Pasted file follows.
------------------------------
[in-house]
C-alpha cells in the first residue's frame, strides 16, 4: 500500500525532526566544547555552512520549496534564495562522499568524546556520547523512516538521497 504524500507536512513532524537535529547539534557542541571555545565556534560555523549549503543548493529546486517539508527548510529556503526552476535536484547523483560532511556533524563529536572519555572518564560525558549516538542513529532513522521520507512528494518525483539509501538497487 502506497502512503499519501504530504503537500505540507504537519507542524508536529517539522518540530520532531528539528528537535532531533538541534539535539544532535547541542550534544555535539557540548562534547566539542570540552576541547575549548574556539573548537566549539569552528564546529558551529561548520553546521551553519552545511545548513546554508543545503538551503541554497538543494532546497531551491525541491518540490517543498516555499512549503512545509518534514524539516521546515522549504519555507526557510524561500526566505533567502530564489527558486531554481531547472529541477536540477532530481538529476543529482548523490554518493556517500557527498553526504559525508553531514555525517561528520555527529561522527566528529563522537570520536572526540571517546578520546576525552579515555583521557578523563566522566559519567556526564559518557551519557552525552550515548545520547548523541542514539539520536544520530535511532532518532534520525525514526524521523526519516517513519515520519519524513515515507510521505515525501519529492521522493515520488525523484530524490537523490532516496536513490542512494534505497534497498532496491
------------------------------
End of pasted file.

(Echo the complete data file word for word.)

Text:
[in-house]
C-alpha cells in the first residue's frame, strides 16, 4: 500500500525532526566544547555552512520549496534564495562522499568524546556520547523512516538521497 504524500507536512513532524537535529547539534557542541571555545565556534560555523549549503543548493529546486517539508527548510529556503526552476535536484547523483560532511556533524563529536572519555572518564560525558549516538542513529532513522521520507512528494518525483539509501538497487 502506497502512503499519501504530504503537500505540507504537519507542524508536529517539522518540530520532531528539528528537535532531533538541534539535539544532535547541542550534544555535539557540548562534547566539542570540552576541547575549548574556539573548537566549539569552528564546529558551529561548520553546521551553519552545511545548513546554508543545503538551503541554497538543494532546497531551491525541491518540490517543498516555499512549503512545509518534514524539516521546515522549504519555507526557510524561500526566505533567502530564489527558486531554481531547472529541477536540477532530481538529476543529482548523490554518493556517500557527498553526504559525508553531514555525517561528520555527529561522527566528529563522537570520536572526540571517546578520546576525552579515555583521557578523563566522566559519567556526564559518557551519557552525552550515548545520547548523541542514539539520536544520530535511532532518532534520525525514526524521523526519516517513519515520519519524513515515507510521505515525501519529492521522493515520488525523484530524490537523490532516496536513490542512494534505497534497498532496491